I’m thrilled to be trading guest blog posts with writer Sally Bellerose.
Today Sally posted my review of Operation Marriage on her blog. While I was reviewing Operation Marriage, I thought a lot about same-sex marriage rights, and about how those rights affect us all, gay or straight. But I didn’t think much about the choice to marry, a choice we can only have if the legal rights exist. Sally has written a beautiful, thought-provoking essay about the choice to marry–or not–which you can read below (the essay first appeared on the Bywater Books website).
Sally, who was awarded a Fellowship in Literature from the National Endowment for the Arts, told me that she’s thrilled to be a guest poster on my blog. But not as thrilled as I am to have her. We’re both thrilled that her new award-winning adult novel, The Girls Club, was just released from Bywater Books–it’s reviewed here by Publisher’s Weekly, and available at Amazon and your local bookseller.
To enter for a chance to win a copy of The Girl’s Club, leave a comment on Sally’s blog. To enter for a chance to win Operation Marriage, click here and leave a comment on my blog. Winners will be announced Sunday!
Here’s Sally’s essay. Let me know what you think in a comment. And you can find more of Sally’s writing on her blog.
Grandmothers, Unmarried and in Love
Our four-year-old granddaughter Kennedy stands in our dining room with her hands on her hips. “You know, girls can get married, Memere and Teddy,” she informs us, in case we somehow missed her previous twenty assertions that her grandmothers can and should marry each other. Kennedy calls me Memere. She calls my spouse Teddy.
Kennedy is wearing the only dress I own, which she calls her wedding gown, a once bright blue, now graying, sleeveless number. Frankly, it hangs like a sack on her and is not her best look. Fortunately, with her ponytail bobbing as she hops around the room trying not to trip over yards of faded polyester, she is the most beautiful and talented bride ever to grace a ceremony. Despite the baggy dress, she looks divine each and every time she marries, which is often. Wedding is her favorite game. She is happy to marry any gender. And, to alarm the “same-sex marriage is a slippery slope” folks, she will, in a pinch, marry her beloved Lamby, a stuffed toy of dubious species.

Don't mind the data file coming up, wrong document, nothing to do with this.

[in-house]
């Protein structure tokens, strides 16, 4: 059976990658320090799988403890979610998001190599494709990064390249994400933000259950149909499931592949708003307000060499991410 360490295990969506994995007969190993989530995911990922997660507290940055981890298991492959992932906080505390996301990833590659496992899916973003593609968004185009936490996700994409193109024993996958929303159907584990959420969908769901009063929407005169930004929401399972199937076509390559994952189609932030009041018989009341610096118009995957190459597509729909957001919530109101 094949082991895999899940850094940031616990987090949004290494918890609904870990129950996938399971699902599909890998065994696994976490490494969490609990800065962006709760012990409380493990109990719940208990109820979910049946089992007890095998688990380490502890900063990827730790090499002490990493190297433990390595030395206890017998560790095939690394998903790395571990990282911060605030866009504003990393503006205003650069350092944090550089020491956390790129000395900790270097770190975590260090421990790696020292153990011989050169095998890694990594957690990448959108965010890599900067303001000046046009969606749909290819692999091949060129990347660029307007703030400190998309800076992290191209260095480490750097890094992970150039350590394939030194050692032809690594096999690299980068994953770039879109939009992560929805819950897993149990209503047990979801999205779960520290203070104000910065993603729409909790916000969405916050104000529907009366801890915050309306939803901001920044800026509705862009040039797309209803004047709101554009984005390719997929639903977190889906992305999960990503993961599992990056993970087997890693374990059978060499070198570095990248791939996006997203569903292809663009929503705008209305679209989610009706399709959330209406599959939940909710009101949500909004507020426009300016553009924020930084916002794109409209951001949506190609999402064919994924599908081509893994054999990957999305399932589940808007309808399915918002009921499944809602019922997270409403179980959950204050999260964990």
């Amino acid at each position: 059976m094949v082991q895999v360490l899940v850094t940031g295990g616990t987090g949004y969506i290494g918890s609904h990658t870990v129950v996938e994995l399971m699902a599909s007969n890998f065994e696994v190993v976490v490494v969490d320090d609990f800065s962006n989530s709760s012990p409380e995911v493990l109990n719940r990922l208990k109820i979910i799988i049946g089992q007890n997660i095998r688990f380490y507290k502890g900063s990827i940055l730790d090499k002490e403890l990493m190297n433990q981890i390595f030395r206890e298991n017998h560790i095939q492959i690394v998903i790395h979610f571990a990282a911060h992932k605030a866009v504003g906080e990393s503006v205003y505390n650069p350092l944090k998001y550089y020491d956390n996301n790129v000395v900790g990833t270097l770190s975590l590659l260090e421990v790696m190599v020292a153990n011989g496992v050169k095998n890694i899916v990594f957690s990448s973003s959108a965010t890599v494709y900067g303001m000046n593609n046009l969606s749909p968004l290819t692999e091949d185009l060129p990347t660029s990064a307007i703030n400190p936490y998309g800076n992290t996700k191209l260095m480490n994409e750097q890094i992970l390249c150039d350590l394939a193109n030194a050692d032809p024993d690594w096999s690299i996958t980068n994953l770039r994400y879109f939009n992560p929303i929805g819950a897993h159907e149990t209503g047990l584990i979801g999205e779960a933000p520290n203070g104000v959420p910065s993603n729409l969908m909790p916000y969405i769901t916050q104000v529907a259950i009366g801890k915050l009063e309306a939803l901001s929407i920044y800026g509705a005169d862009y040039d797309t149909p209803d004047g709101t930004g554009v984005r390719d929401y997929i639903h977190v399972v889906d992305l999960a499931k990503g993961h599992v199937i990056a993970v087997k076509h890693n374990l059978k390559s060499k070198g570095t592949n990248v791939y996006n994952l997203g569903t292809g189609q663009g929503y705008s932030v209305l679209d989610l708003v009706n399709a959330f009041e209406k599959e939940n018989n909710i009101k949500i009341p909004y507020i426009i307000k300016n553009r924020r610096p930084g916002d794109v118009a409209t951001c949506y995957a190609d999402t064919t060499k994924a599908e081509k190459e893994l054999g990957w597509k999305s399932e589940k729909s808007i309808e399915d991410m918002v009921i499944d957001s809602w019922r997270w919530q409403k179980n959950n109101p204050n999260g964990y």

Teddy and I have loved each other for decades. Ours is a committed til-death-do-us-part affection. Despite an offer from my beloved son and daughter-in-law to plan the ceremony, we have not taken the state of Massachusetts up on its offer to legally sanction our union.
Our reasons for not marrying are old-fashioned political ideas that exclude the State from overseeing personal relationships. My spouse and I support other peoples’ reasons for choosing to marry. We get it: when couples love each other, they often want to celebrate and have their relationship recognized. The social status of individuals belonging to a group that is allowed to marry is elevated and the financial incentives, such as greater access to health care and tax breaks, can’t be denied.
As for the religious aspect on matrimony, we don’t have much patience with people who foist spiritual views on private relationships. By our reckoning, the sacred aspect of sex, love, and coupling is all the more reason for the State to divorce itself from marriage. We have always considered the separation of Church and State a splendid idea. Few of our friends agree with us, but we take heart in the fact that our neighbors in The Live Free or Die New Hampshire House of Representatives is considering a bill (HB569) to privatize marriage. New Hampshire would not offer any couple a marriage license, but grant domestic partnerships to straight or gay couples, leaving the legal/contractual side to the State and the sacred covenant side to the religious, spiritual, or secular choices of the couple.
In May 2004, the Supreme Judicial Court of Massachusetts ruled that it was unconstitutional under our state’s constitution to allow only heterosexual couples the right to marry, and our same-sex-couple friends began marrying in droves. It was the spring of backyard barbeques, solemn Church services, and barefoot-on-the-beach clambakes to celebrate the legal wedlock of men and women in tuxes and women and men in yards of flowing shiny fabric. These gatherings were celebrations of the queer community’s acceptance as a legitimate part of society as well as ceremonies to honor the love of the brides or grooms. It was at one of these backyard potlucks that we became aware that the choice not to marry needed support. Some of the guests were distressed by the fact that Teddy and I decided not to partake of this historic moment by kneeling at the altar of matrimony. More than one couple was personally offended. The extreme pro-marriage position insists that if a couple can marry, said couple should marry—and if the couple don’t marry, one or both parties in the couple are not committed to the relationship.